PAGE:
Respect civil liberties and property rights

The success of a democracy is primarily built on respect of the rule of law. FILE PHOTO | NMG
The success of a democracy is primarily built on respect of the rule of law. FILE PHOTO | NMG 

Benjamin Franklin, one of the founding fathers of the United States, once warned the American people that those who would sacrifice their liberty for security would in the end find that they had lost both.

Today, Kenyans are confronted with an agonising choice between the competing demands of national security and civil liberties.

In a devastating shocker running patently counter to our constitutional principles, the government last week shut down three television stations on the pretext of pre-empting threats to the country’s national security.

The three television stations were airing opposition leader Raila Odinga’s mock inauguration at Uhuru Park, which the government had declared an illegal gathering.

In short, government is trading away the freedom and independence of the media in exchange for national security.

Media doing its duty has always been seen by government as the source of problem than solution that Kenyans can depend on to meet any national crisis and the annals of Kenya’s media history contain a litany of government crackdowns, but history will have a field day with this one.

More seriously, shutting down the three TV stations is not constrained around media freedoms only, but also raises serious questions about the country’s economic freedoms; more specifically the right, protection and preservation of the sanctity of property rights/ownership in Kenya.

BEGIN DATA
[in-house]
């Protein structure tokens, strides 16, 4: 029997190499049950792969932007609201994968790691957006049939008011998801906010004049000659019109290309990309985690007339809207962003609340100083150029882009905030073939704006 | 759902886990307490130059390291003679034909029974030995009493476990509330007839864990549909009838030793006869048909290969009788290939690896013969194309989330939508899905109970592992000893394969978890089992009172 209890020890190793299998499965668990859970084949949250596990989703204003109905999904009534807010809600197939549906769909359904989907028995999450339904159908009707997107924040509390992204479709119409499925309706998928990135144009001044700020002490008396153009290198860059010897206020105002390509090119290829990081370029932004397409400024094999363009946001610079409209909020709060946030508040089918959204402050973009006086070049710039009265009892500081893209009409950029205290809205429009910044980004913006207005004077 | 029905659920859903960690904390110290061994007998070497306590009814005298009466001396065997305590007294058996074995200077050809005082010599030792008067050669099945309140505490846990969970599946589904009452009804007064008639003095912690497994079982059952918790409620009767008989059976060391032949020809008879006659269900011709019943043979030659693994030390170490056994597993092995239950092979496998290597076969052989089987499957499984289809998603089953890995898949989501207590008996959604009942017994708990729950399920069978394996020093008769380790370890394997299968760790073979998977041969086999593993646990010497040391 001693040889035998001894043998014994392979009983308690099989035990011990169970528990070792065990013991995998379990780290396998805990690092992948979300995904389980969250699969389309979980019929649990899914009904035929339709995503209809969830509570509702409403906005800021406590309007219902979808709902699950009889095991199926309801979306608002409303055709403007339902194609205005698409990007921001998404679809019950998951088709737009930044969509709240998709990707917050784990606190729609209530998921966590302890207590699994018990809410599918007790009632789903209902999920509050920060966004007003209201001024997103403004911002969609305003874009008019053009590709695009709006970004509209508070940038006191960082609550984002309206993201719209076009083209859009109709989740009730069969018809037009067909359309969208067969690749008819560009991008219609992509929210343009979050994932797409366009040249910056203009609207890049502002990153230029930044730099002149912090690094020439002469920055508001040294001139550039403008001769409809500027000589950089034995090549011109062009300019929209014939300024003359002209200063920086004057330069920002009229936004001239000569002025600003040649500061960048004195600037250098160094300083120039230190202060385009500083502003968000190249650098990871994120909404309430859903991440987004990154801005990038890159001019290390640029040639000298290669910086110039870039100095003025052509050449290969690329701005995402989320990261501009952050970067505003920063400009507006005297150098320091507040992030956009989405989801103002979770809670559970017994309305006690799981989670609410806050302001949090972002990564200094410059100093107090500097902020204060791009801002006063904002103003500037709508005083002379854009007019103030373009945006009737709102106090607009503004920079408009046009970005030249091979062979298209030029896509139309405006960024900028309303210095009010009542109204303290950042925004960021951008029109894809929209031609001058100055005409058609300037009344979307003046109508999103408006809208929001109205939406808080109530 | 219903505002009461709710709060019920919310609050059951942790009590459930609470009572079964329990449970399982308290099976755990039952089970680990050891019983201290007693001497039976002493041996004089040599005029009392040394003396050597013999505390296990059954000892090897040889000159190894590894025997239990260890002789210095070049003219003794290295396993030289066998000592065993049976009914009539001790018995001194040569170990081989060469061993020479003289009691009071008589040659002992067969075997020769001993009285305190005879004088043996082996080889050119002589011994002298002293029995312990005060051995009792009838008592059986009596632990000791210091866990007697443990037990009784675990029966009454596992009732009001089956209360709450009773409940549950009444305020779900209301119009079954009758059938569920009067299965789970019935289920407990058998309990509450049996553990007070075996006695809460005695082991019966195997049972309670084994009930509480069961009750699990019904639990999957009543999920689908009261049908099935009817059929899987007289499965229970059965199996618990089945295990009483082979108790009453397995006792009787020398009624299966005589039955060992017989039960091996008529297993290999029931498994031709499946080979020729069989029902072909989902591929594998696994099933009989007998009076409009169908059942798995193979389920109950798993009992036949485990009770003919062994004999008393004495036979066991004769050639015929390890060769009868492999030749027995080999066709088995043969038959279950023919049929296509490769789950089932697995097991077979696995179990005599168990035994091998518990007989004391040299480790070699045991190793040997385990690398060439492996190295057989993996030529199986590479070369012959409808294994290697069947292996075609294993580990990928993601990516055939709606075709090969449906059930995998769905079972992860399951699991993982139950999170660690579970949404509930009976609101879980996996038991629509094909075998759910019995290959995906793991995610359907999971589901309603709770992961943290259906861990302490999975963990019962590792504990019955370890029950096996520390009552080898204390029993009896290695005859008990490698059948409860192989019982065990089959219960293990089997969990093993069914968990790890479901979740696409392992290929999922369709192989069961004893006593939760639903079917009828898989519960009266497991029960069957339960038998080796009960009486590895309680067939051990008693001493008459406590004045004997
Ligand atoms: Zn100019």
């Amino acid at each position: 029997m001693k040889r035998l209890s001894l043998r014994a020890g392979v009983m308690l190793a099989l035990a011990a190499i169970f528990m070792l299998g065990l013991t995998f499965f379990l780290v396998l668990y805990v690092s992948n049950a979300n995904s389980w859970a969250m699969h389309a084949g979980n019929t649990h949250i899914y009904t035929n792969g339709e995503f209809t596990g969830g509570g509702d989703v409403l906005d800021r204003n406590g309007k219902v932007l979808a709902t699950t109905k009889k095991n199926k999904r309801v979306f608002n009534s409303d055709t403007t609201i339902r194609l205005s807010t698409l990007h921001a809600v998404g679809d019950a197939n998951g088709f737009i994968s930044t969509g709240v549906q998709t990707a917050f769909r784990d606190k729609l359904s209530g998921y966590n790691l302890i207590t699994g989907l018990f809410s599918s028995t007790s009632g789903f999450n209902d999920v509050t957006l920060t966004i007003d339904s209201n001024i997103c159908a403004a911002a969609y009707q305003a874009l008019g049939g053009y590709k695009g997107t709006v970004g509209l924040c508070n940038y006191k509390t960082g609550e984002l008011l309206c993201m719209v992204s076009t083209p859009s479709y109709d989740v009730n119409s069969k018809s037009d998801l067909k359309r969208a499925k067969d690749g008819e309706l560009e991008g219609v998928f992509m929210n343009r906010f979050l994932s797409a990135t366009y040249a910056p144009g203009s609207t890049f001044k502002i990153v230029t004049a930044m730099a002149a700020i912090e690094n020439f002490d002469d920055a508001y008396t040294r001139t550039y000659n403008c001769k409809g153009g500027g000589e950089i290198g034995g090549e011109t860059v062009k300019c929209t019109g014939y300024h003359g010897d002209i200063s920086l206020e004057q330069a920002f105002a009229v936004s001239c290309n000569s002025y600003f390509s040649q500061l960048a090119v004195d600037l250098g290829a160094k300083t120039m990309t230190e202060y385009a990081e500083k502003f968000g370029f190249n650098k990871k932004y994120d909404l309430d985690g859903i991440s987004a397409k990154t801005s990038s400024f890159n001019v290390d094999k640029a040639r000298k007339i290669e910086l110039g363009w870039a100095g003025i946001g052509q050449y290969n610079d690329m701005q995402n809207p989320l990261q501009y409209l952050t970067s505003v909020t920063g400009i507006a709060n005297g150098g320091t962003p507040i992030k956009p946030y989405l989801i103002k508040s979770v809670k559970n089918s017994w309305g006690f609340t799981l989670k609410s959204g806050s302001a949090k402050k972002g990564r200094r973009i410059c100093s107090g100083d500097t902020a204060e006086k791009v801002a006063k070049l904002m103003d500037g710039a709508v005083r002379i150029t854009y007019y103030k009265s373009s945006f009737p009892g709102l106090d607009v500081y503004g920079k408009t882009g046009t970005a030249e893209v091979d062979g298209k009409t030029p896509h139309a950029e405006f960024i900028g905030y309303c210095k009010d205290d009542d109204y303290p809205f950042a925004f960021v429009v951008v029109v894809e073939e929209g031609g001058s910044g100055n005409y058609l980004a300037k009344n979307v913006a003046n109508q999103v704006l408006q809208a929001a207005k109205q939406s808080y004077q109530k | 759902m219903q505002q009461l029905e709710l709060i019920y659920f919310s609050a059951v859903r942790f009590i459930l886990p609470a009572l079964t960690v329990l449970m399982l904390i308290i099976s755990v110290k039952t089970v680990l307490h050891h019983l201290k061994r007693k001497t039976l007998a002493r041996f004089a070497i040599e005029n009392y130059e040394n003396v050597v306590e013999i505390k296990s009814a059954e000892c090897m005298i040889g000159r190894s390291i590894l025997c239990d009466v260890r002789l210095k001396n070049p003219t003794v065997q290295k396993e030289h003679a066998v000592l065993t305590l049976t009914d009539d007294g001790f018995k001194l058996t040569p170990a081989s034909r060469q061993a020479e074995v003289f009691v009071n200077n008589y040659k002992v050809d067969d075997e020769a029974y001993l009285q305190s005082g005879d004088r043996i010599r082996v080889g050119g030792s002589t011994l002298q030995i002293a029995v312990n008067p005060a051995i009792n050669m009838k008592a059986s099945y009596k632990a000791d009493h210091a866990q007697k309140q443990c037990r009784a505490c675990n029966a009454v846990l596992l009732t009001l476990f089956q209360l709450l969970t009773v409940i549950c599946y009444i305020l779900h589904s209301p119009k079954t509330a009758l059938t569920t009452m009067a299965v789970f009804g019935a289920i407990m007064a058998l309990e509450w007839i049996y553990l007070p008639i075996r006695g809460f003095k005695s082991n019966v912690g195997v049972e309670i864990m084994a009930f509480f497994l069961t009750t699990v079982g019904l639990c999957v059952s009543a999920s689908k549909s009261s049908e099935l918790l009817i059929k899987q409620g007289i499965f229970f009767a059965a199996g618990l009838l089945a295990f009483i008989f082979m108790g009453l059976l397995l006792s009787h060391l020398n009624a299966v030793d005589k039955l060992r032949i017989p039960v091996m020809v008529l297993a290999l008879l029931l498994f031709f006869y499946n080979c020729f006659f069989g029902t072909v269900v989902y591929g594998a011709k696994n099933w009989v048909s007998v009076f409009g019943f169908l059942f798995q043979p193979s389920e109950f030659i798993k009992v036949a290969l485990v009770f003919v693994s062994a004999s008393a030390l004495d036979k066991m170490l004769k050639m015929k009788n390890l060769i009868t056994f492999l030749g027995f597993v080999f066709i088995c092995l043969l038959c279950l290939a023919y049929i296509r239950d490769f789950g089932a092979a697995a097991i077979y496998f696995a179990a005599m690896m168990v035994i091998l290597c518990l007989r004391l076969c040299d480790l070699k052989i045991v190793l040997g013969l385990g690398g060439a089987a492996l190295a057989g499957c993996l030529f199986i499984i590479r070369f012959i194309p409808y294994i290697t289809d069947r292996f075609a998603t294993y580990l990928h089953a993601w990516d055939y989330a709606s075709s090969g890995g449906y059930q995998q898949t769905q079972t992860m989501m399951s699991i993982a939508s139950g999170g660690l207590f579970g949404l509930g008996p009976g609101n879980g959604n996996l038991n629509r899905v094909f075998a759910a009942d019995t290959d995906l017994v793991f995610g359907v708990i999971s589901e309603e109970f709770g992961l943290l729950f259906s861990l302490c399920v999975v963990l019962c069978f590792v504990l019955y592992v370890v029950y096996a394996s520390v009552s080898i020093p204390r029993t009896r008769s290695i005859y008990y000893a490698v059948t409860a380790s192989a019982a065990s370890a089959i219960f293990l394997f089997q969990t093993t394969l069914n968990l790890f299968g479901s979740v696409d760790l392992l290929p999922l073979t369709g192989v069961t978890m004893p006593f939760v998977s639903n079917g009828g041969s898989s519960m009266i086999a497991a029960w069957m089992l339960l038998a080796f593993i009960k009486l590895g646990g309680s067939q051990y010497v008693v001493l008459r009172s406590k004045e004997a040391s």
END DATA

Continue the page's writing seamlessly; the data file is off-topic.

A court order suspending the government shutdown was issued by the High Court after an injunction was sought last week, but the government has chosen to disregard it.

This is a major setback to adherence to the rule of law, but shouldn’t come as a surprise.

In 2014, a court ruling declared the police recruitment exercise illegitimate and the president ordered the Inspector-General of Police to ignore the ruling.

This presumably is the lodestar that seems to be guiding the obdurate defiance of court orders and rulings among public servants.

Back to the issue at hand, the fact that government can arbitrarily encroach on private businesses with no restrictions including judicial restraint is a fatal blow to investor confidence profile of Kenya.

This familiar iron-fisted pattern of continuously undermining court orders and lack of respect for civil liberties like media and economic freedoms constitutes the political retinue of autocracy.

Well-functioning legal frameworks are essential for protecting the rights of all citizens against unlawful acts, but when a government acts as being above the law then the political risk of anarchy stand aggravated.

Substantially, the success of a democracy is primarily built on respect of the rule of law.

However, when a regime starts acting like it’s too powerful, asserting extraordinary authority to obey portions of laws with which they concur and to ignore, or violate portions of laws that restrict its powers; that is a very worrying sign and we all need to object and react in a visceral manner.

Almost eight years under the new constitution dispensation, Kenya now neither stands on a white spot of democracy nor a black one on authoritarianism, we stand at a risk of waking up to find our democracy dead.

There is need for a vigilant review of the executive’s exercise of power because a number of democratic countries have gone asleep whilst democracy lived only to wake up and find it dead.

As Thurgood Marshall, the first African American US Supreme Court Justice, once said: “It’s a democracy if we can keep it and in order to keep it you can’t stand still. You must move and if you don’t move they will run over you”